Bill Hubbard started off the conference day with a presentation setting out the background to Open Access (OA), i.e. what OA is and what it isn’t, and what the rationale supporting OA and the drivers are. Open Access for most of us simply means ‘open to read’ (including cache, save and print), and most materials available today on Open Access are open in this way. But it was interesting to learn that the original idea in the Budapest vision started out with a more unifying view of an open world where material would be open to read and re-use. However the reality proved to be much more complex and made it difficult to achieve this ideal of a total open information world. Then, Bill presented the usual drivers for OA (serial crisis, moral case, financial rationale and academic need to have speedy access to scholarship). More importantly, Bill added an additional driver: ‘because we can!’, meaning that we are witnessing major changes in the information environment, and Open Access is one of these major changes taking place and it can’t be ignored as we have the technology and all the good reasons to do it. Finally, Bill went through the usual misconceptions about OA (subversion of peer review, replacement for publication, invitation to plagiarism and an attack on copyright) and explained why these arguments against OA were erroneous or even sometimes illogical. In conclusion, it was suggested that what is needed to build OA are systems and workflows to support researchers, institutions and funders, who all seem to be favour of Open Access but are facing great challenges individually.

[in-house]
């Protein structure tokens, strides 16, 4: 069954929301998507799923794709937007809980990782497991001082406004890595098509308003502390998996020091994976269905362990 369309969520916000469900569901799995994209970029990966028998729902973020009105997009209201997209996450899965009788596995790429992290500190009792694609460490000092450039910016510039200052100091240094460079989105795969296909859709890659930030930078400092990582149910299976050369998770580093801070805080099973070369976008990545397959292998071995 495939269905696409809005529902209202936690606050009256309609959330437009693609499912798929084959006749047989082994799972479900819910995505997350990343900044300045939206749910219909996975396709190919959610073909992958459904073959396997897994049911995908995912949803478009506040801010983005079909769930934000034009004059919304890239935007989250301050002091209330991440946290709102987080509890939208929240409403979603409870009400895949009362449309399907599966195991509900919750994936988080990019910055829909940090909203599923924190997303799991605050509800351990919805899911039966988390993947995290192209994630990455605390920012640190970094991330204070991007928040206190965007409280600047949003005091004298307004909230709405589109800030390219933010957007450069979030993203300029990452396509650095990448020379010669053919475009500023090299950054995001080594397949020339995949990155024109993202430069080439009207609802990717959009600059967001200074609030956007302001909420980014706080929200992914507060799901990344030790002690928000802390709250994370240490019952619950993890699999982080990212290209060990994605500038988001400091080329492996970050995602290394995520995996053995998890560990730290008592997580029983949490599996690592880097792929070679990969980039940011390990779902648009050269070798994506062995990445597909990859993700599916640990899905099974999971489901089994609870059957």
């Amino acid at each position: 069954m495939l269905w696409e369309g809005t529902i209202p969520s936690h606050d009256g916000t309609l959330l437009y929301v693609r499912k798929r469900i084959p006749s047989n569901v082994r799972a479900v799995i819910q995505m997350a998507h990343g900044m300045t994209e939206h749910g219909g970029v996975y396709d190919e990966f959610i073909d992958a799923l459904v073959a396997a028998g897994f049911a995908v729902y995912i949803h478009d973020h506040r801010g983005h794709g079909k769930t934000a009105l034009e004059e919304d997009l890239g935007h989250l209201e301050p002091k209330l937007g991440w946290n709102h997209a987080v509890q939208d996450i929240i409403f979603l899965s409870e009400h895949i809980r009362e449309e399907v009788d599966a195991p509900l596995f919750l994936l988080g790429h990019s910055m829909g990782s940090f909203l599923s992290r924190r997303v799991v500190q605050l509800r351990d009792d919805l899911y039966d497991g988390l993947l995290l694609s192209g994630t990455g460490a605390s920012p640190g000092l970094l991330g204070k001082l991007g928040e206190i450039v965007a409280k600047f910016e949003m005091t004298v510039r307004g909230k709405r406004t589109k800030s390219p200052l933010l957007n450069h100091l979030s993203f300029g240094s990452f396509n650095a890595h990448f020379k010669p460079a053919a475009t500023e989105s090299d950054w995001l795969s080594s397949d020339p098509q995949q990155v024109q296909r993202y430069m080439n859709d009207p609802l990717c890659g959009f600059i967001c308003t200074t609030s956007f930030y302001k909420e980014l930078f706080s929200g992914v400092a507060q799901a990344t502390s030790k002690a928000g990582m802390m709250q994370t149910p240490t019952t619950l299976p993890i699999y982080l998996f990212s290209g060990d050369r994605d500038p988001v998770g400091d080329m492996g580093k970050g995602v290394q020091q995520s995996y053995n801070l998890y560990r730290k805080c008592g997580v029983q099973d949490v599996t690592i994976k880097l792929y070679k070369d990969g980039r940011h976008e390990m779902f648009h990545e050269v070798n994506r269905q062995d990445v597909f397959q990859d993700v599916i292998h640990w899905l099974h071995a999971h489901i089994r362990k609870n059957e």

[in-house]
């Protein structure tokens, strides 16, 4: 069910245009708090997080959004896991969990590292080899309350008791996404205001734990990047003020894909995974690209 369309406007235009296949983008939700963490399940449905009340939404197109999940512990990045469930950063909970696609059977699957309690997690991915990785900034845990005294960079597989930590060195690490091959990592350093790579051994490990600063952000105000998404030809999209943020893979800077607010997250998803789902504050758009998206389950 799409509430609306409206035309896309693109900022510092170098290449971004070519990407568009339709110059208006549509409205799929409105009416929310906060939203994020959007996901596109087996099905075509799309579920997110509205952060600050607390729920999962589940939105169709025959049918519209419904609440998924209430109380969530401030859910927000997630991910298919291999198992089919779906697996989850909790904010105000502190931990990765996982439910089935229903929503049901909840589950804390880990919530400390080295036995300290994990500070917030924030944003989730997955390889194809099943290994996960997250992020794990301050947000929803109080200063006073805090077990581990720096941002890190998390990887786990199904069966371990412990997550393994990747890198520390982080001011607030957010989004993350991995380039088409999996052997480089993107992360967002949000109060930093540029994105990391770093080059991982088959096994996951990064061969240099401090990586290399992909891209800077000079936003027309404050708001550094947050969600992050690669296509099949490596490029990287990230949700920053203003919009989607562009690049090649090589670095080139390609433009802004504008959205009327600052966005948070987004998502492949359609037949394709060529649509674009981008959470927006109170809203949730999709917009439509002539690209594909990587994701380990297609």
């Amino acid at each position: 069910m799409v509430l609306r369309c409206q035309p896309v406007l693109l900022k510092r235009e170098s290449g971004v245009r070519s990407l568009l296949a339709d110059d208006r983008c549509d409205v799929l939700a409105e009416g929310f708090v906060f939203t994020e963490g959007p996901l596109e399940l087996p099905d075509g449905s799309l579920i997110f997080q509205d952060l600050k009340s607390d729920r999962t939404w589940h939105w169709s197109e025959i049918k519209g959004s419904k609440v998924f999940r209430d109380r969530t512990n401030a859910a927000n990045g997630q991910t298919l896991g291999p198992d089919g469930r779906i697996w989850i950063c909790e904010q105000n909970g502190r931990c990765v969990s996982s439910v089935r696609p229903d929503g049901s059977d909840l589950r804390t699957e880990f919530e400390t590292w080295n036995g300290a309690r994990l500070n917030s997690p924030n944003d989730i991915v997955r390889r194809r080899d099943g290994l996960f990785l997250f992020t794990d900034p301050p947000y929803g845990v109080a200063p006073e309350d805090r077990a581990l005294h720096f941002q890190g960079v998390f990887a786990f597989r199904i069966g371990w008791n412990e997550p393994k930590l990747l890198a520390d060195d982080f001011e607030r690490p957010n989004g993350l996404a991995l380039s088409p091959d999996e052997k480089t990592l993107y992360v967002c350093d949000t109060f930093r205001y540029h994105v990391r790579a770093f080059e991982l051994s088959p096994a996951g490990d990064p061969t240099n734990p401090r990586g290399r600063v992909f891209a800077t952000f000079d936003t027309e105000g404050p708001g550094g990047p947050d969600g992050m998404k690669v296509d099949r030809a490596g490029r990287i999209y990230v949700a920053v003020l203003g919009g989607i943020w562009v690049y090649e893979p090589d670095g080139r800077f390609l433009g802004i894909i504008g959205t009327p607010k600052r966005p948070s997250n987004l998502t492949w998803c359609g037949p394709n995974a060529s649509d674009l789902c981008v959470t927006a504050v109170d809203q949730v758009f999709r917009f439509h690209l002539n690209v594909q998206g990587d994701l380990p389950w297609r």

The second speaker was Alma Swan, from Key Perspectives Ltd, who has done a great deal of work on scholarly communication and Open Access (it is only fair to note that she and her business partner pioneered key research studies on researchers’ attitudes towards Open Access in 2004/05). Alma’s talk was about the economics of OA. The aim of her talk was to present the costs and savings at system levels (Houghton et al. report [2009]) and at university level (Swan [2010]). She presented first, in great details, the results of the Houghton et al. report, which looks at costs and savings in three different OA scenarios (self-archiving or green access; repository archiving with overlay services; open access journal or gold OA). She then moved on to her own work which builds upon the Houghton report as she used the Houghton methodology to build a limited number of case studies looking at costs and savings at institutional level.

In conclusion, the main idea from Alma’s talk was that universities differ greatly and therefore results differ greatly from one institution to another: whereas the Houghton report indicated that the UK scholarly communication system as a whole could enjoy substantial savings across the sector, Alma’s work indicate that research-intensive institutions may end up yielding negative savings (i.e. paying a cost) in the move towards Open Access, and therefore the national OA savings case needs to be managed so that some universities are not individually disadvantaged.

Following on was the interesting talk from Wim van der Stelt, Executive Vice President Corporate Strategy at Springer, one of the biggest STM publishing houses. Beside the presentation of the various open access options offered by Springer, Wim made a few interesting points: